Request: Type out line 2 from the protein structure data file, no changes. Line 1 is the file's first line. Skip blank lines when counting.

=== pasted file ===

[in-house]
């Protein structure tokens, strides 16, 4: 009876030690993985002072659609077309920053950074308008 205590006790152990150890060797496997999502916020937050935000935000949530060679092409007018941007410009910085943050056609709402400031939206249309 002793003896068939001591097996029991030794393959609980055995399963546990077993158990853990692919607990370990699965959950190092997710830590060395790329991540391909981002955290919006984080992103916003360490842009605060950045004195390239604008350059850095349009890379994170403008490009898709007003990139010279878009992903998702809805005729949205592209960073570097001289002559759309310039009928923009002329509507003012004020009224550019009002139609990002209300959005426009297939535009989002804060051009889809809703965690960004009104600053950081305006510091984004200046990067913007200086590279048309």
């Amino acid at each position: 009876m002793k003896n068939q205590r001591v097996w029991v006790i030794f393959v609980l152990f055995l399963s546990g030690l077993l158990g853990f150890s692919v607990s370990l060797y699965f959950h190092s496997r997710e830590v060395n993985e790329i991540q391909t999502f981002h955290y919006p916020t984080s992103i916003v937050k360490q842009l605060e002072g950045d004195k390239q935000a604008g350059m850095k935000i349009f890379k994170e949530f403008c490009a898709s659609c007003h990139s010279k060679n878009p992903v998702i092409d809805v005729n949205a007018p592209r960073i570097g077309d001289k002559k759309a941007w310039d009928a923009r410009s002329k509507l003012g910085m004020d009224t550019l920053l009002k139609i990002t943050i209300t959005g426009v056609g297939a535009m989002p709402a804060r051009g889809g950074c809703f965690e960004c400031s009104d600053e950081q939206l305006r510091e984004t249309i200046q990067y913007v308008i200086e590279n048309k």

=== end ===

């Protein structure tokens, strides 16, 4: 009876030690993985002072659609077309920053950074308008 205590006790152990150890060797496997999502916020937050935000935000949530060679092409007018941007410009910085943050056609709402400031939206249309 002793003896068939001591097996029991030794393959609980055995399963546990077993158990853990692919607990370990699965959950190092997710830590060395790329991540391909981002955290919006984080992103916003360490842009605060950045004195390239604008350059850095349009890379994170403008490009898709007003990139010279878009992903998702809805005729949205592209960073570097001289002559759309310039009928923009002329509507003012004020009224550019009002139609990002209300959005426009297939535009989002804060051009889809809703965690960004009104600053950081305006510091984004200046990067913007200086590279048309």